The New Job

“It’s so far away,” Jerry’s mother lamented.

“I know, Ma, but it’s a great opportunity,” Jerry said, giving his mother a hug and wiping away her tears. “I figure I can get there in four days without pushing it too hard.”

“But surely you could have found a job right here in Buffalo instead of on the complete other side of the country.”

“San Antonio is not on the complete other side of the country,” Jerry said. “Here, let me show you.” He pulled out a map of the United States, pointed to the top right and said, “Here’s Buffalo, Ma.” Then he moved his finger down and to the lower left and stopped at San Antonio. “See, Ma, there are only five states between New York and Texas: Pennsylvania, Maryland, Virginia, Tennessee, Arkansas, and then Texas.”

“Well you be sure to write to me when you get there,” his mother said.

“Don’t worry, Ma, I’ll email and text you on the way and every day when I’m there.”

“No emails and text messages,” his mother said. “I don’t know how they work. Just write me letters and call me on the phone, like regular people do.”

“Fine,” Jerry said, “I’ll text you…I mean call you…when I get to the motel tonight.”

“I love you, son.”

“I love you too, Ma.”

Written for the Flash Fiction for the Purposeful Practitioner prompt from Roger Shipp. Photo credit: Hans Isaacson from Unsplash.

FOWC with Fandango — Lure

FOWCWelcome to June 24, 2021 and to Fandango’s One-Word Challenge (aka, FOWC). It’s designed to fill the void after WordPress bailed on its daily one-word prompt.

I will be posting each day’s word just after midnight Pacific Time (US).

Today’s word is “lure.”

Write a post using that word. It can be prose, poetry, fiction, non-fiction. It can be any length. It can be just a picture or a drawing if you want. No holds barred, so to speak.

Once you are done, tag your post with #FOWC and create a pingback to this post if you are on WordPress. Please check to confirm that your pingback is there. If not, please manually add your link in the comments.

And be sure to read the posts of other bloggers who respond to this prompt. You will marvel at their creativity.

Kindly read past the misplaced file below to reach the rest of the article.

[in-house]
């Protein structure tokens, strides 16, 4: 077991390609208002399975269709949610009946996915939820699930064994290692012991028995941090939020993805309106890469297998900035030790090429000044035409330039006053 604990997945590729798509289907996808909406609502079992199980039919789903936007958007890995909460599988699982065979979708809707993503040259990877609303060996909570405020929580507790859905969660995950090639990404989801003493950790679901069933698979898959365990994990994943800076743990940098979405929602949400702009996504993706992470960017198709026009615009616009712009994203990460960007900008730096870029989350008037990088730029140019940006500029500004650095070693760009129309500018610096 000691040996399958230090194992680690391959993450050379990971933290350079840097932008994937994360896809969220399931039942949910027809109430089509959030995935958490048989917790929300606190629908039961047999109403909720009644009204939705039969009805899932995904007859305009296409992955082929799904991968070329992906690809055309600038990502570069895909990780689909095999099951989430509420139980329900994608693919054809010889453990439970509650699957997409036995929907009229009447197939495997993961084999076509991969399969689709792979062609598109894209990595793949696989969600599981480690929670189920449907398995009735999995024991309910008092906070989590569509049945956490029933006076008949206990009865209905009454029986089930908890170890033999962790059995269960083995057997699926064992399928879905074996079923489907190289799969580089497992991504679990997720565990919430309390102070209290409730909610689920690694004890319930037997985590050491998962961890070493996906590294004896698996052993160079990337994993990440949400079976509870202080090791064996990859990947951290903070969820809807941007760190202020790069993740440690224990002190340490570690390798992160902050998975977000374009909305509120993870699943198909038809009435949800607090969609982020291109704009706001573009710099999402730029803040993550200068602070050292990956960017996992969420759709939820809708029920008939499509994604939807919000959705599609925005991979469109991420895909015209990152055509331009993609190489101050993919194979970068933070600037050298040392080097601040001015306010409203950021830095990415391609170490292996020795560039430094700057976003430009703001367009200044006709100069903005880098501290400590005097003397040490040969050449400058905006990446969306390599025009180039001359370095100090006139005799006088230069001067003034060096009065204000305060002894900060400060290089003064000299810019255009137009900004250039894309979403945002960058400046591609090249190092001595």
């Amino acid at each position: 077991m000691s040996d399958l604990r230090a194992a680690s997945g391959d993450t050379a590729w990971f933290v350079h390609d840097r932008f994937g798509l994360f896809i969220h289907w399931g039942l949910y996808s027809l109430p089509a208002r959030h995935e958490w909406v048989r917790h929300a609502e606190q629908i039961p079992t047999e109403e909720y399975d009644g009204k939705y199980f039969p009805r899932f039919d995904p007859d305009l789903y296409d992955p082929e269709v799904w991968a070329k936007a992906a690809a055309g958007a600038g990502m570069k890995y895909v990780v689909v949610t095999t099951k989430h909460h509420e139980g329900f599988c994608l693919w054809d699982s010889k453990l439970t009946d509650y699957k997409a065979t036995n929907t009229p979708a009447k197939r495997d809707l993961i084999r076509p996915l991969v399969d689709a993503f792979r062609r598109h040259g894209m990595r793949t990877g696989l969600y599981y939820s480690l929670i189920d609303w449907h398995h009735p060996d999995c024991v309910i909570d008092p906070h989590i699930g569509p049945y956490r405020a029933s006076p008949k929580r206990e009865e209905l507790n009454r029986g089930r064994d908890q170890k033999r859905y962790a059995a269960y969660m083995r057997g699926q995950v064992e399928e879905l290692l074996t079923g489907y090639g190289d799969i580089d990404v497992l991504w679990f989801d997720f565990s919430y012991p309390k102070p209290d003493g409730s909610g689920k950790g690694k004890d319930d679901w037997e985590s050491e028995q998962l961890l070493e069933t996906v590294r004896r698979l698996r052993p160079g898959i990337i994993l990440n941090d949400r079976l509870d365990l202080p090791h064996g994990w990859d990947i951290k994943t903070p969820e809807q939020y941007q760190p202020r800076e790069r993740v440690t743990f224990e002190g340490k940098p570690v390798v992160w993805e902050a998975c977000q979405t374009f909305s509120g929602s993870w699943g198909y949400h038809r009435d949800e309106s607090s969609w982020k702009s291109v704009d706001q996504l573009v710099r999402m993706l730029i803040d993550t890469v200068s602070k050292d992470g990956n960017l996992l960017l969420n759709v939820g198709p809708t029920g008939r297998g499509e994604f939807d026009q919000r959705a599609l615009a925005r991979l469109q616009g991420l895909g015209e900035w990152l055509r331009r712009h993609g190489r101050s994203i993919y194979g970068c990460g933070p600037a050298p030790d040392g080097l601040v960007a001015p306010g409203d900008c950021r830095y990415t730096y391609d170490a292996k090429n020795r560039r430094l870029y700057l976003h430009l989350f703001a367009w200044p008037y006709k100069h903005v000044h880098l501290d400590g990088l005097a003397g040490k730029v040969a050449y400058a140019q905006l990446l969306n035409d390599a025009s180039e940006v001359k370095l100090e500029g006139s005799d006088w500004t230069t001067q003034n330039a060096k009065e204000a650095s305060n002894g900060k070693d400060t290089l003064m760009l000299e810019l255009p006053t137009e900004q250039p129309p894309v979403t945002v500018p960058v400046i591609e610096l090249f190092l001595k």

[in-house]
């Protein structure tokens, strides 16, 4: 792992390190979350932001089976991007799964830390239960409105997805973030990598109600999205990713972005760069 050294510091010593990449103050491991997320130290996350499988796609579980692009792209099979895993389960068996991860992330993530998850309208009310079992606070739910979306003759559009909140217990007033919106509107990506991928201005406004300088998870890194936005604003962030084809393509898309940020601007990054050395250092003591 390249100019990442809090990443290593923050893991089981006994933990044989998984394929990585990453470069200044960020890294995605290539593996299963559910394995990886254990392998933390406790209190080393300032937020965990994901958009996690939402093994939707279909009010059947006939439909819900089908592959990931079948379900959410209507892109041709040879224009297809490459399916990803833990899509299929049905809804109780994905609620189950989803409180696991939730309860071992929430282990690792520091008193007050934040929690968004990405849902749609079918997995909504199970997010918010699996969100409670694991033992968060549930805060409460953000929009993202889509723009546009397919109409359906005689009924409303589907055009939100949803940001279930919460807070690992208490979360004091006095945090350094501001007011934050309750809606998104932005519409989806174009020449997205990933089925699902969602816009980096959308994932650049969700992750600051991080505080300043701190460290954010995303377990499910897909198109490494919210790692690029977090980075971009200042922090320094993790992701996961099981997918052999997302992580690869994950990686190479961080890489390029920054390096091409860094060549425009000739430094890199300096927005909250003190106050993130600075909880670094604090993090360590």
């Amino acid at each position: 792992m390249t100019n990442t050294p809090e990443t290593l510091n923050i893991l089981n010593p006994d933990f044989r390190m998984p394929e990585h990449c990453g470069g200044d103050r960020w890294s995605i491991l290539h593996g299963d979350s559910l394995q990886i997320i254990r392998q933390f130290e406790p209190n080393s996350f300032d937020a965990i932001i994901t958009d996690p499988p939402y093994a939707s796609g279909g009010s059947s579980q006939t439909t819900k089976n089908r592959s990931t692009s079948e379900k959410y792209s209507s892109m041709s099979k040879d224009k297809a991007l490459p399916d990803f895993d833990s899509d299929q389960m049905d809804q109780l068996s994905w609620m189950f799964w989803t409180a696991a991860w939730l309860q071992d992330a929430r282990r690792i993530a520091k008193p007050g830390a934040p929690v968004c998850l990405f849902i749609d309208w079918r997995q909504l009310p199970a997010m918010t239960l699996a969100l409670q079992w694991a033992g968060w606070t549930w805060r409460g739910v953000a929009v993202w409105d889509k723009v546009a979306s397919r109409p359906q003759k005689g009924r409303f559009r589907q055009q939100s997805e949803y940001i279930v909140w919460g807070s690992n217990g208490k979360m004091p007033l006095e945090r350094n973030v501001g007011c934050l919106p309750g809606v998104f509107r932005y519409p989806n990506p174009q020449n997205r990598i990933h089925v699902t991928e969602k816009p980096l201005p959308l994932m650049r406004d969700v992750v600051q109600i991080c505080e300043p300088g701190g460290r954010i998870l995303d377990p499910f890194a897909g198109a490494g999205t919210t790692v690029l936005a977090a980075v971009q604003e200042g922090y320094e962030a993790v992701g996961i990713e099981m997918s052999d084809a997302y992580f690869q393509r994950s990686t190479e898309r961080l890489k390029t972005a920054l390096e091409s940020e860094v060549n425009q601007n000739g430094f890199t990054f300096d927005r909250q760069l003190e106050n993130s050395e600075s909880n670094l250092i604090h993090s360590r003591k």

The Audition

I was a bit self-conscious when I went in for the interview. Before walking into the building I peeked through the window and saw a throng of bald men milling about. I assumed they were there for the same reason I was. But I thought I might have had one item when it came to the audition that would give me an advantage. Not only did I look the part, but like my namesake, Lex Luthor, I was one mean son of a bitch.

Written for these daily prompts: Word of the Day Challenge (interview), Ragtag Daily Prompt (window), Your Daily Your Word Prompt (throng), MMA Storytime (bald), The Daily Spur (item), and Fandango’s One-Word Challenge (namesake).

One-Liner Wednesday — Think

“You can lead a man to Congress, but you can’t make him think.”

Milton Berle, American comedian and actor

Milton Berle passed away nearly two decades ago, but in this quote, he seemed to be quite prescient with respect to the state of the members of the U.S. Congress in 2021.

Written for Linda G. Hill’s One-Liner Wednesday prompt.

Fandango’s Provocative Question #123


Welcome once again to Fandango’s Provocative Question. Each week I will pose what I think is a provocative question for your consideration.

By provocative, I don’t mean a question that will cause annoyance or anger. Nor do I mean a question intended to arouse sexual desire or interest.

What I do mean is a question that is likely to get you to think, to be creative, and to provoke a response. Hopefully a positive response.

There are two old sayings that have always intrigued me. The first is “Absence makes the heart grow fonder.” This expression means that you feel more affection for those you love when parted from them. You realize how much you love that person, and the desire to see them often increases when separated.

The other old saying is “Familiarity breeds contempt.” This expression means that the more you are exposed to someone, the more bored you become, the less appreciation you have for that person, and the more you find fault with that person.

So my provocative question this week is about absence versus familiarity and how they affect relationships.

Do you think that these two sayings are two sides of the same coin and that “Absence makes the heart grow fonder” is just a nice way of saying that “Familiarity breeds contempt”? Or do you believe that these two expressions have polar opposite meanings?

If you choose to participate, write a post with your response to the question. Once you are done, tag your post with #FPQ and create a pingback to this post if you are on WordPress. Or you can simply include a link to your post in the comments. But remember to check to confirm that your pingback or your link shows up in the comments.